No city’s history can be written in black and white, but Detroit, as much as any other American metropolis, has seen its tensions and triumphs linked inextricably to race.

Since 1736, when the first formal mention of a black Detroiter was recorded in a Catholic religious rite, African Americans have been drawn here by economic opportunity and the lure of a better life.  Some have found it, others have not.  But the rise of Detroit’s black community from obscurity to dominance in politics, the arts, business, medicine and athletics been steady and perhaps inexorable; a result of grit and guts in the face of frequently monstrous disadvantages.   

Entrepreneurship (perhaps seen first in the pelt company formed by Haitian immigrant Jean DeBaptiste Pointe Du Sable in 1757) has been a driving factor in the success of black Detroiters.  Equally, a deeply felt faith in the power of forgiveness—often while shadowed by unforgivable treatment—has proven to be a catalyst in a laudable social and political ascendancy.

In fact, from its rise from a small fur trading colony on an obscure Midwestern river to the industrial powerhouse envisioned by Henry Ford’s, Detroit has courted, shunned, segregated and ultimately celebrated African Americans, a population which now makes up more than 80% of the city.  It’s been a journey filled with as much culpability as compassion, part of the greater dichotomy that drives the American spirit.  Once a key stop in the Underground Railroad, Detroit also bears the ignominy of Packard Motor’s ‘hate strike’ of 1943, a protest against the hiring of African Americans, and two weeks later, the bloody race riot which claimed thirty-four lives—a tragedy sometimes overlooked in the wake of the 1967 riots. 

Prior to 1950, even amid an ostensibly integrated Detroit workforce, many blacks were consigned to living in ‘black bottom’ conditions, especially the infamously misnamed Paradise Valley—neither paradise nor a valley—in the area of St. Antoine, Elmwood, Larned and Lafayette.  But these deplorable living conditions fanned a deep artistic tradition which is very much alive today.  First seen in the rogue rhythms of the jazz scene, there was, perhaps, a natural progression to the bebop and freewheeling soul of Motown, which became the largest African-American-owned business in the United States, and then to hip hop and rap, which have burst through racial lines as an international phenomenon.  Avante garde movements have flourished in Detroit by drawing from an essential African influence, from Tyree Guyton’s Heidelberg Project to the multimedia extravaganza of the Detroit Dance Collective; meanwhile, the acumen of Detroit business leaders, a focus on education and broadening egalitarian attitudes have allowed the city to prosper in all phases of global commerce.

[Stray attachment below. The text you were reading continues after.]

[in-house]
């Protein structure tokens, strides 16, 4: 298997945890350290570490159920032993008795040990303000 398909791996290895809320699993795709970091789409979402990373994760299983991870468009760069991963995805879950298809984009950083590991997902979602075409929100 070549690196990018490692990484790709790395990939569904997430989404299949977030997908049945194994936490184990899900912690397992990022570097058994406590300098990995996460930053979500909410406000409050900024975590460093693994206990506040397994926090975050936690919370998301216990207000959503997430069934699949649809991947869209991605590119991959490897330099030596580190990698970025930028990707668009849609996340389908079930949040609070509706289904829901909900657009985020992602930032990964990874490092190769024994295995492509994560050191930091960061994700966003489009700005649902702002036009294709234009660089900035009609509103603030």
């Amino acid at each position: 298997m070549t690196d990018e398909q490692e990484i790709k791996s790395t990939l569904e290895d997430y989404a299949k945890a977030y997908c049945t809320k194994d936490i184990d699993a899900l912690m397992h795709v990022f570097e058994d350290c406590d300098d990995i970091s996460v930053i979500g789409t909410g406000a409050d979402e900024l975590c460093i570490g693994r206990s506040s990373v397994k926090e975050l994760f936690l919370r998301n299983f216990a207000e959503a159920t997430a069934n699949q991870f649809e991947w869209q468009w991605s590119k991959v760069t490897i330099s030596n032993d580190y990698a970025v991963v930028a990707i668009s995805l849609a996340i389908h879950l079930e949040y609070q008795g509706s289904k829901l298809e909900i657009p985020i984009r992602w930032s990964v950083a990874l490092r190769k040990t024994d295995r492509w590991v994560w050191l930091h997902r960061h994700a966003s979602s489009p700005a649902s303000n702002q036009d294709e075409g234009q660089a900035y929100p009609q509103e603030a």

Today, African Americans form not only the backbone of Detroit’s population, but the heart and soul of the cultural face that we present to the world.  Visionalist is honored to be allowed to record that face, made up of the personal stories of men and women who have made the journey—the struggles, the concessions and ultimately, the triumph of will through character and perseverance.